Women have to ask for what they deserve. Is it fair? No…it’s just a fact.
Achsah grew up learning her worth. She was the daughter of Caleb, a just man who feared the Lord and fiercely followed God’s commands. Caleb arranged for her to marry the one man who would capture Kiriath-Sepher—an entire city set to destroy God’s people. (This wasn’t gonna be your average son-in-law.)
Othniel was the lucky winner.
On the day Achsah was given to Othniel, she urged her new husband to ask her father for a field. Just as Caleb grants Achsah’s request, she gets off her donkey. “What do you want?” Her father asks—almost like he’s seen this look on her face before. Can you picture the scene? What bold moves Achsah makes. She doesn’t appear disrespectful, arrogant, or irresponsible. I can only assume this father-daughter relationship is a trusting one. Achsah is not afraid to approach her father, and Caleb knows by her body language alone—she wants something.
Listen to her confident answer, “Give me a blessing. Since you have given me the land of the Negeb give me also springs of water.”
Was she greedy?
Let’s dig deeper: Fathers in Israel were required to leave an inheritance to their sons. It was the law. God’s way of providing for His people was depending on each other, within the family, and not the world for their survival. I think it’s safe to say Caleb had hefty sums set aside for the boys, but what about his girls?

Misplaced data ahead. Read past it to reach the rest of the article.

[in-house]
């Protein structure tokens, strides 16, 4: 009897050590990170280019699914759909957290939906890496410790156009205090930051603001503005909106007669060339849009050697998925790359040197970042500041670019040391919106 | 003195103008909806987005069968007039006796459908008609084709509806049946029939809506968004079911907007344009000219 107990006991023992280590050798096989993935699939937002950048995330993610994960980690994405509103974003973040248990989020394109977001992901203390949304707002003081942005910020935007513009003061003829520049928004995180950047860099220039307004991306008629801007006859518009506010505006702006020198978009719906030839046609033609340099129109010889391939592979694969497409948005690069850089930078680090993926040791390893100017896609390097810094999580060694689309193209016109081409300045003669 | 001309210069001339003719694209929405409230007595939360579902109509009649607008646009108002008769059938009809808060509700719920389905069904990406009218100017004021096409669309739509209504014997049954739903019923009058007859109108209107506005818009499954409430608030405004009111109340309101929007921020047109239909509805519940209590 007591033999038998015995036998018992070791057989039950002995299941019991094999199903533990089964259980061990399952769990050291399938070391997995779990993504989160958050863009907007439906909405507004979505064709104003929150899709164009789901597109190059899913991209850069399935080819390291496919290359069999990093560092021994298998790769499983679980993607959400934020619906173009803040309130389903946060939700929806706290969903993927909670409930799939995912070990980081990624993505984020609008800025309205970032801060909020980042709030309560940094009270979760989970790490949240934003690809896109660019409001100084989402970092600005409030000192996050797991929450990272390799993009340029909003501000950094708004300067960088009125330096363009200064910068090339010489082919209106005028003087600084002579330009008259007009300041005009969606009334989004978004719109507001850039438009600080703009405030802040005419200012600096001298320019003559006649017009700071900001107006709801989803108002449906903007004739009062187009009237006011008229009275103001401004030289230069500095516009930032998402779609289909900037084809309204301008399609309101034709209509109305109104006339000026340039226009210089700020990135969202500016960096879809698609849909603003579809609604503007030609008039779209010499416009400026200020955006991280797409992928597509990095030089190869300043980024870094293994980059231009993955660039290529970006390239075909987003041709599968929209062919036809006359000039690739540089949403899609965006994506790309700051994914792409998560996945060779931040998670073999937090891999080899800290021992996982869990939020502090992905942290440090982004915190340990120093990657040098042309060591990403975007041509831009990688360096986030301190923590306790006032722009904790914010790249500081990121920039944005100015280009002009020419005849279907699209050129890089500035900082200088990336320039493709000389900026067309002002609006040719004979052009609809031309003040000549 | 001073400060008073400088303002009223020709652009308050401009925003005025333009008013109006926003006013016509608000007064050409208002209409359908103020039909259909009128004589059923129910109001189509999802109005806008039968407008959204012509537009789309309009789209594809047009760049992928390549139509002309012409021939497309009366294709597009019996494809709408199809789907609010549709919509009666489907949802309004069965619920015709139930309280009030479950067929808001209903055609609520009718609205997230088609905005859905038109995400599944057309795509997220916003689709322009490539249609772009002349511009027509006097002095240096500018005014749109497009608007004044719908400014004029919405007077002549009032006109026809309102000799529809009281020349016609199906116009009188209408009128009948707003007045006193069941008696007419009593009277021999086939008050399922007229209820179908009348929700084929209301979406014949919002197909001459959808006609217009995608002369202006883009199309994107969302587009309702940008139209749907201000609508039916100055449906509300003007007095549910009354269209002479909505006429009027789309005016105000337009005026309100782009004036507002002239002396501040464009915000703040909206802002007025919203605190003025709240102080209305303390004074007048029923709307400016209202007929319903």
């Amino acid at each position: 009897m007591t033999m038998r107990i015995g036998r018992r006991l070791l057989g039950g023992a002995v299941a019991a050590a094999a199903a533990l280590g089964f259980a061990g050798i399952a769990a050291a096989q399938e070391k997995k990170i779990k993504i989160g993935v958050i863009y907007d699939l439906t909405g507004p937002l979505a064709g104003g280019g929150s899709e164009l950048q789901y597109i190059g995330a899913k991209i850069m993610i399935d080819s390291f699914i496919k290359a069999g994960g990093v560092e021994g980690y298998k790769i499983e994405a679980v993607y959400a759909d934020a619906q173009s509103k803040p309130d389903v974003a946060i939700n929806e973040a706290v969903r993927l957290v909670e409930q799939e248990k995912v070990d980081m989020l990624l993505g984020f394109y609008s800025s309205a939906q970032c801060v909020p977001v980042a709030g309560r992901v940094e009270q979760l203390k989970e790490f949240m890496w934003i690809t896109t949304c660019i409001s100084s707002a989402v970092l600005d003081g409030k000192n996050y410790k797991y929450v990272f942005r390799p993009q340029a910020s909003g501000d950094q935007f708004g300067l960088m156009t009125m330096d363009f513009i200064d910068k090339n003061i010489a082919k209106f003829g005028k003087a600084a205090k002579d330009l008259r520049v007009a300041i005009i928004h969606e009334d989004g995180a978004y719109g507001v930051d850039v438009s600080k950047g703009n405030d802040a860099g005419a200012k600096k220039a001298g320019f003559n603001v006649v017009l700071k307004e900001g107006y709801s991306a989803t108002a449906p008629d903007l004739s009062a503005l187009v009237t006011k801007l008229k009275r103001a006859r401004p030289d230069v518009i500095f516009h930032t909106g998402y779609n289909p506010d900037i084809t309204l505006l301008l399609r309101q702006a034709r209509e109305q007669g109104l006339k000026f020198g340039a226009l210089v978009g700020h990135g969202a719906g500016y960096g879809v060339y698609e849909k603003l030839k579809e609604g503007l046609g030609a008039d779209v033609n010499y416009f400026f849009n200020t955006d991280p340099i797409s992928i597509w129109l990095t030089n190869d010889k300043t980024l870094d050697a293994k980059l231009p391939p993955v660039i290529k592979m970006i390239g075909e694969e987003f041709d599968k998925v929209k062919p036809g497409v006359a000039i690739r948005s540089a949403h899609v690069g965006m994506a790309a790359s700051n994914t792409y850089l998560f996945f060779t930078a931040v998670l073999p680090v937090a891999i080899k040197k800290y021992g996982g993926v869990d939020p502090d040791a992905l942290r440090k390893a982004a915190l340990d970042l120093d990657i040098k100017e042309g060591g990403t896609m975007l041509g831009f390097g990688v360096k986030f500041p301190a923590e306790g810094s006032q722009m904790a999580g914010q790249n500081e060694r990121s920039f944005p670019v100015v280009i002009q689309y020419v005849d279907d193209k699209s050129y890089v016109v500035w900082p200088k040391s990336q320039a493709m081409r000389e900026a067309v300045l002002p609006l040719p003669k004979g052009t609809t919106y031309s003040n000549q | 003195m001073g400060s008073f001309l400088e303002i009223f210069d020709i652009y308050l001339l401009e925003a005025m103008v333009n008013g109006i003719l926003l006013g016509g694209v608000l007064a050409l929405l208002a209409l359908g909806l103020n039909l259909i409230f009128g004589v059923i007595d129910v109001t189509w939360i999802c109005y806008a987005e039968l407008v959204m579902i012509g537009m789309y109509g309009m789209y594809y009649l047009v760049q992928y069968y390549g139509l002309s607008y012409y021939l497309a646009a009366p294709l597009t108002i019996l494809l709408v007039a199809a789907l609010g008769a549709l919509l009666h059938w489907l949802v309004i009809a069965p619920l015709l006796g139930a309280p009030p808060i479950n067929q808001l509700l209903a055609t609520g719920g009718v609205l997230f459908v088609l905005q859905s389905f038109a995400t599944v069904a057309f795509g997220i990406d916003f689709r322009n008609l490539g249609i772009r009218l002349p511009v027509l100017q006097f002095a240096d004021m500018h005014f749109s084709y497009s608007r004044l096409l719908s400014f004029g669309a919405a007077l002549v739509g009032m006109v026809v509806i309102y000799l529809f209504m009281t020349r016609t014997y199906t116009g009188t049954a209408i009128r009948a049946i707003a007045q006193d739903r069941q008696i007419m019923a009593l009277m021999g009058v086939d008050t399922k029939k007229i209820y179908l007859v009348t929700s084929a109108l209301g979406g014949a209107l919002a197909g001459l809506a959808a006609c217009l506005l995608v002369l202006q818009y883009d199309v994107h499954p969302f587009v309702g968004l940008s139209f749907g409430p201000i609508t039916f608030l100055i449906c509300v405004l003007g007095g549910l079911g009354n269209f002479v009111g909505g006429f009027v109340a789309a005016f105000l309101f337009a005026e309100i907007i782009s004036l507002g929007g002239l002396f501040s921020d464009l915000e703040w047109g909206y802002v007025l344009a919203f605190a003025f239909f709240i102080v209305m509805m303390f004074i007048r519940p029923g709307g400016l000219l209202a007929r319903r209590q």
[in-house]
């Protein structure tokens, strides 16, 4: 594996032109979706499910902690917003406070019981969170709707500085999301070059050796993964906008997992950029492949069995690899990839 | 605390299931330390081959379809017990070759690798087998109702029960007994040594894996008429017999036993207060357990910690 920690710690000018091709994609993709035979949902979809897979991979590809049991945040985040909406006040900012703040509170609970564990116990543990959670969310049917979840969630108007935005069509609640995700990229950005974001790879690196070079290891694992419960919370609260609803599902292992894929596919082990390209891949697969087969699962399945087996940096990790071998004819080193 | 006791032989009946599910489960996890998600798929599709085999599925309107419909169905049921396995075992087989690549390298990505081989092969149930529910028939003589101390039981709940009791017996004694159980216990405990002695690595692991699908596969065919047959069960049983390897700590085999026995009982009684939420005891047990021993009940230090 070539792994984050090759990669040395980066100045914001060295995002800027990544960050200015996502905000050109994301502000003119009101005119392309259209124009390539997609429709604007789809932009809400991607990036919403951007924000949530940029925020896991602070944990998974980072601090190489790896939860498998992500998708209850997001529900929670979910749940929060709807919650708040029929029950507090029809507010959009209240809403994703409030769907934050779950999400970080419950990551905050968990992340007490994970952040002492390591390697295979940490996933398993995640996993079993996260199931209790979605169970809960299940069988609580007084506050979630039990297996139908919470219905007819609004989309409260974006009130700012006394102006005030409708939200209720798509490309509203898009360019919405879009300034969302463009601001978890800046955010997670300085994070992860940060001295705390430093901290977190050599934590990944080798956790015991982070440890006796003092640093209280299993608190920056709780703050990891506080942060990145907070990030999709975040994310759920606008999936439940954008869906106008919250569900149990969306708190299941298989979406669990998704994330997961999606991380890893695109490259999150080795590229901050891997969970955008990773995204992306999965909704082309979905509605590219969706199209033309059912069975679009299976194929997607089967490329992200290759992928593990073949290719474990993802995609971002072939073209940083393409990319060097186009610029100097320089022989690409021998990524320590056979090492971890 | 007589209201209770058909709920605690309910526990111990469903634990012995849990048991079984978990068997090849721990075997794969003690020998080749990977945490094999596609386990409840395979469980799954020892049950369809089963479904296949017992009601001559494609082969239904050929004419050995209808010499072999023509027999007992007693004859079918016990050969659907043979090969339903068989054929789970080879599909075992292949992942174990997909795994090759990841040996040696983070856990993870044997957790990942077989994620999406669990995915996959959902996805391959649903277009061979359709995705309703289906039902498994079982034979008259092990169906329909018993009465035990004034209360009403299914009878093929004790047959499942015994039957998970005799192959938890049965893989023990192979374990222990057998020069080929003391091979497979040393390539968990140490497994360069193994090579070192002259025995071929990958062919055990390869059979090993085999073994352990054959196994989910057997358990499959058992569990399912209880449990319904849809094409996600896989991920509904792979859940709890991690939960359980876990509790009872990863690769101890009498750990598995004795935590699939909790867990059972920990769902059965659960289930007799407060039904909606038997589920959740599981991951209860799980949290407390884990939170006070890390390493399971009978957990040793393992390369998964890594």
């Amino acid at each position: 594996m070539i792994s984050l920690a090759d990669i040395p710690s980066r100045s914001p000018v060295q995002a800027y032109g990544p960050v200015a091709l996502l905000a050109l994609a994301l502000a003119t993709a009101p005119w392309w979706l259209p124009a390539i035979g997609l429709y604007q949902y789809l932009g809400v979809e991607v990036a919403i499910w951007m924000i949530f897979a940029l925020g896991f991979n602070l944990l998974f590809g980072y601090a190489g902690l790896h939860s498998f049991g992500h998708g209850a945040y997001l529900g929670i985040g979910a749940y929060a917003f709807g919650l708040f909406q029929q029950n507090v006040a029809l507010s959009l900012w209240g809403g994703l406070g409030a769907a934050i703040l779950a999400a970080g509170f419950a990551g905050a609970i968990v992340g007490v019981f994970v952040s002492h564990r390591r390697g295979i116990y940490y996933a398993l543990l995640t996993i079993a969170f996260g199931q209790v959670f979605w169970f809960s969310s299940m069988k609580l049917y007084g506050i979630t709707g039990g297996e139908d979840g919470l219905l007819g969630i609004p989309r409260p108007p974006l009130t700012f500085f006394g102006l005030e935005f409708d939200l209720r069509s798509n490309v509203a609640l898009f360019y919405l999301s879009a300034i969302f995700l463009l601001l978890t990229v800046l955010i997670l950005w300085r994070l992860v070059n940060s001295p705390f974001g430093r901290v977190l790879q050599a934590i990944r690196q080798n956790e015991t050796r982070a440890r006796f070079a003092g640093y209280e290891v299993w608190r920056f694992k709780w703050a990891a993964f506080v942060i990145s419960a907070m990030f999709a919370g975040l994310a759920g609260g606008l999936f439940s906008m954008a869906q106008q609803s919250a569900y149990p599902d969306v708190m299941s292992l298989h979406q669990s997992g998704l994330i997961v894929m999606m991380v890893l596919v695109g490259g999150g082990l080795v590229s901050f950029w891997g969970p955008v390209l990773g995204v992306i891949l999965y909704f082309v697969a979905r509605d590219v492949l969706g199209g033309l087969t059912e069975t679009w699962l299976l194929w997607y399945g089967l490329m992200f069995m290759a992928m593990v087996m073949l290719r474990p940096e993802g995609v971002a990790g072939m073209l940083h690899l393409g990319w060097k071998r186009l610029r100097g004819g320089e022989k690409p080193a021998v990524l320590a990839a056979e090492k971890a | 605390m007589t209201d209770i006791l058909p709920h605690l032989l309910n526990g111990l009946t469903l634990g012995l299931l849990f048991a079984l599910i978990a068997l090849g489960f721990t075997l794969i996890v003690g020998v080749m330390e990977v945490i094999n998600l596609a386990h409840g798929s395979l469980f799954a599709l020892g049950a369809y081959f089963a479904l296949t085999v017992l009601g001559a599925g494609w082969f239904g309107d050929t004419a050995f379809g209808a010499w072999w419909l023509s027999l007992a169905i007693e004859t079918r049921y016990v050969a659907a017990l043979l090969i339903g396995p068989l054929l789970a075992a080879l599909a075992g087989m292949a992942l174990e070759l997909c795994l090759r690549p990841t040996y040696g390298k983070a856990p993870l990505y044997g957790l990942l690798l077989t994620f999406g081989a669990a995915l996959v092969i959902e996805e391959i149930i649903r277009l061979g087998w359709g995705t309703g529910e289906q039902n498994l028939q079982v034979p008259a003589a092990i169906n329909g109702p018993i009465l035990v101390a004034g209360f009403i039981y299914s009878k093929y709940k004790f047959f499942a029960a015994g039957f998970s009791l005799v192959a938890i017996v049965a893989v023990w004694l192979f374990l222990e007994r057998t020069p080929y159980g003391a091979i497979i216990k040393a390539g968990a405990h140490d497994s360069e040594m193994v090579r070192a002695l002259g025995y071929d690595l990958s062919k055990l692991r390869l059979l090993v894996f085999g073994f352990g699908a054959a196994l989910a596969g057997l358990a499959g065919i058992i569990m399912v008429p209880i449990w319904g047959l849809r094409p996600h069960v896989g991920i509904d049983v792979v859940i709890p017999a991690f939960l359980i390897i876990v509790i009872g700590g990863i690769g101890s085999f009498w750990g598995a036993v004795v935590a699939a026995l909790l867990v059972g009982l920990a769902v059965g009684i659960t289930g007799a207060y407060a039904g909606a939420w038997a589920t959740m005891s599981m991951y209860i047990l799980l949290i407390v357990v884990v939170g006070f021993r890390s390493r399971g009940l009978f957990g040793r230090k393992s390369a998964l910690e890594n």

I’m gonna go out on a limb and guess Achsah wanted to keep her dad honest and herself from becoming bitter. Look what Caleb does: “And he gave her the upper springs and the lower springs.” There was no rebuttal. No argument. The two of them didn’t haggle back and forth. No conditions made—“he gave”.
We see a similar story in Numbers 27. The five daughters of Zelophehad: Mahlah, Noah, Hoglah, Milcah, and Tirzah are on Moses doorstep after the death of their dad (who incidentally had no sons). “Give us a possession among our father’s brothers.” (vs 4) When Moses brings their case to the Lord, what does the Judge say? “The daughters of Zelophehad speak what is right.” (vs 6)
How it was misunderstood that daughters get gipped on inheritance day doesn’t take a lot of imagination.
Deep voices and heavy arms, tend to thwart a girls God-given strength, intellect, and kingdom building purposes. Positioning herself within the status quo: lower pay, no say, low regard, minimal worth.
Jesus ardently works with His women. Hearing Sarah, Hagar, Hannah, Abigail. Appointing prophetesses Huldah, Deborah, Miriam, and Anna. The brave and cleaver warrior, Jael. Welcoming the ministry of Joanna and Susanna. His mother at the wedding, the woman at the well, Mary and Martha, Mary Magdalene. Mighty women weaved throughout all of scripture trusting God’s holy calling!
And so should you, Sister.
You are God’s teacher, lawyer, mother, farmer, plumber, writer, director, business owner, encourager, prayer warrior, cook, seamstress, prophetess. Whatever you do unto the Lord—You are worth every word, every dollar, every hour. Embrace your Father-daughter relationship. He expects your trust in Him—coming to Him—and delights in giving all He has to offer.
Let’s encourage our daughters, granddaughters, and sisters to boldly, bravely imitate Achsah, who helped her men do what is right. Let’s give our sons, grandsons, and brothers the chance to follow the footsteps of one of God’s bravest men, who through his daughter knew the blessing of God’s unwavering regard for women and unfavoring treatment of men.